Each year the KBS LTER awards full and summer fellowships to MSU graduate students. MSU graduate researcher Prakash Jha is a PhD student in Dr. Amor Ines’ lab in the Department of Plant, Soil and Microbial Sciences. He wrote about his 2017 KBS LTER summer fellowship project.
The assessment of agricultural sustainability is complex. On the one hand, the increasing production trends are perceived to be critical to meet the increasing demand of food for the growing population. On the other hand, the excessive use of agricultural inputs to increase food production poses a huge threat to the environment, especially under the uncertainty of a variable and changing climate. Better understanding the dynamics of complex agroecosystems is crucial to achieving the goals of sustainable food systems.
Long-term field experiments have provided data on the dynamics of specific agroecosystems. However, complex cropping systems at larger, field-size scales needs an assessment approach that can detect agroecosystem change and determine the causes of those changes in a more comprehensive way. Remote sensing plays a significant role in this regard. Remote sensing is the observation of features on the ground from aircraft (including drones) or satellites. Crop identification, delineation of crop areas, and making repeated measurements over time are ways in which remote sensing can help us to understand how cropping systems function.
In order to supply crops the water they need, when they need it, many farmers in Southwest Michigan use irrigation. I used my KBS LTER summer fellowship to analyze remote sensing data from SW Michigan to better understand agricultural water management. The study area encompassed eight counties in southwest Michigan. Remote sensing data included net primary productivity, which is the amount of plant biomass produced. Results from remote sensing showed that the total production declined significantly over time. However, surprisingly, when comparing that information with production inventories (non-remote sensing data), I found that most counties showed increased crop yields. Changes in total production can be caused by urbanization, that is, conversion of wetland and forest land into urban land use. In future work, I intend to explore this discrepancy further.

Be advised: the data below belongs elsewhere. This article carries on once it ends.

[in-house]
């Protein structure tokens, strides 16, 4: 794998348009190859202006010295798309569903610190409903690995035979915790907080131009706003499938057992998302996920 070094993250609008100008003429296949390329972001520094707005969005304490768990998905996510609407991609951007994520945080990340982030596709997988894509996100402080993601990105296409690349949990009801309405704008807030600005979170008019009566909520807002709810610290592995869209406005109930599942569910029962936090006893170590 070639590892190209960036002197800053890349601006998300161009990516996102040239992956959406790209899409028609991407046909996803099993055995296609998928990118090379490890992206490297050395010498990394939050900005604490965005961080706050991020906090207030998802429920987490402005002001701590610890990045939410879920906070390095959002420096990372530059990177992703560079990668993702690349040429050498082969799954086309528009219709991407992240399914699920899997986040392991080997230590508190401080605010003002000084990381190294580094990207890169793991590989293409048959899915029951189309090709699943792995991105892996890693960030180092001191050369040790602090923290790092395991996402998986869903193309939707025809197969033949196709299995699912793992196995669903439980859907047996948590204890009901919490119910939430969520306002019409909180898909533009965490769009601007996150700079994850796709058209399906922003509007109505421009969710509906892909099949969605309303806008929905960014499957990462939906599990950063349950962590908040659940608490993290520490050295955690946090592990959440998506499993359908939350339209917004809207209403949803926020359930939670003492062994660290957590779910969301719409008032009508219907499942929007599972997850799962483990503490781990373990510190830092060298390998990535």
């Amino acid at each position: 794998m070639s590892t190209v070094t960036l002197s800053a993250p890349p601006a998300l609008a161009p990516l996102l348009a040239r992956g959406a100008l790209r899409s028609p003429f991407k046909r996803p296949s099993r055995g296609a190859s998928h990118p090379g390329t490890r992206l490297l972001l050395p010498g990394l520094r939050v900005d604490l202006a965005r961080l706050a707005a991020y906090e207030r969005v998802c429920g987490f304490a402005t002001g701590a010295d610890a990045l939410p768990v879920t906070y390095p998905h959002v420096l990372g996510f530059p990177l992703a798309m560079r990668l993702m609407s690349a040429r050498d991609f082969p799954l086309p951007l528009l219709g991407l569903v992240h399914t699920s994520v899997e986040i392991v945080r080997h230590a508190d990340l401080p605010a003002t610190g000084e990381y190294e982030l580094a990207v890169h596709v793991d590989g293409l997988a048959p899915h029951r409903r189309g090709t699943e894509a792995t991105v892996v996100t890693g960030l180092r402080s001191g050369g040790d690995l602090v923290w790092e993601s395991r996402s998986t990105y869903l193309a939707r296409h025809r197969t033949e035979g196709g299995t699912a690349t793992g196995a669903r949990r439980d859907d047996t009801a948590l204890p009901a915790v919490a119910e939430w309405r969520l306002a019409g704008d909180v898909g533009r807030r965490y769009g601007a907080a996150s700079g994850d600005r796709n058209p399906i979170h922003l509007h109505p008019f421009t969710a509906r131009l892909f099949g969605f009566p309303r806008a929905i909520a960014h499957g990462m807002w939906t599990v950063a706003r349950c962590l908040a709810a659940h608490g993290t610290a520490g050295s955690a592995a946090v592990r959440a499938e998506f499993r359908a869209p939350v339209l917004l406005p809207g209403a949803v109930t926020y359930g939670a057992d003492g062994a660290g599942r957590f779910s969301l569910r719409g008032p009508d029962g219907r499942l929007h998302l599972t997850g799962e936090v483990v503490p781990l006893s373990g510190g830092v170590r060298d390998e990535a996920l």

I also modeled evapotranspiration (the sum of evaporation and plant transpiration) across this region over time. This helps us understand how crops are using water over time. To validate the evapotranspiration and soil moisture information we obtained from modeling, I deployed soil water sensors at certain field sites.
As part of my project, we met with an irrigation Extension specialist and farmers at potato fields to better understand the water management practices of farmers. This information coupled with our remote sensing analysis of production and evapotranspiration helped us to better understand the changing cropping systems in southwest Michigan. I presented this preliminary analysis at the annual KBS LTER All Scientist Meeting of KBS-LTER in October 2017 and am also planning to publish these results in a peer-reviewed journal.